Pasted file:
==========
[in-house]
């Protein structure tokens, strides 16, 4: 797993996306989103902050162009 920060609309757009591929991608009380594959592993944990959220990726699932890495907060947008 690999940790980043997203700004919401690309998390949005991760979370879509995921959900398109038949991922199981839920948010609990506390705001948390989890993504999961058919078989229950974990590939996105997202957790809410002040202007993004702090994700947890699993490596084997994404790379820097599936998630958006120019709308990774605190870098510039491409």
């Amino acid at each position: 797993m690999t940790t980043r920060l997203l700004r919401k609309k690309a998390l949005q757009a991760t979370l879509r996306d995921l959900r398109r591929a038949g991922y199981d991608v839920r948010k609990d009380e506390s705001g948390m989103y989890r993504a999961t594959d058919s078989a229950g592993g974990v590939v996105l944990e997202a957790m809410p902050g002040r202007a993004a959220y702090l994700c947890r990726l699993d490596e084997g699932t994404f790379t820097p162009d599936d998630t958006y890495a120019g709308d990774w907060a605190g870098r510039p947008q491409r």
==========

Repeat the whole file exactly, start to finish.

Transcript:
[in-house]
């Protein structure tokens, strides 16, 4: 797993996306989103902050162009 920060609309757009591929991608009380594959592993944990959220990726699932890495907060947008 690999940790980043997203700004919401690309998390949005991760979370879509995921959900398109038949991922199981839920948010609990506390705001948390989890993504999961058919078989229950974990590939996105997202957790809410002040202007993004702090994700947890699993490596084997994404790379820097599936998630958006120019709308990774605190870098510039491409």
């Amino acid at each position: 797993m690999t940790t980043r920060l997203l700004r919401k609309k690309a998390l949005q757009a991760t979370l879509r996306d995921l959900r398109r591929a038949g991922y199981d991608v839920r948010k609990d009380e506390s705001g948390m989103y989890r993504a999961t594959d058919s078989a229950g592993g974990v590939v996105l944990e997202a957790m809410p902050g002040r202007a993004a959220y702090l994700c947890r990726l699993d490596e084997g699932t994404f790379t820097p162009d599936d998630t958006y890495a120019g709308d990774w907060a605190g870098r510039p947008q491409r």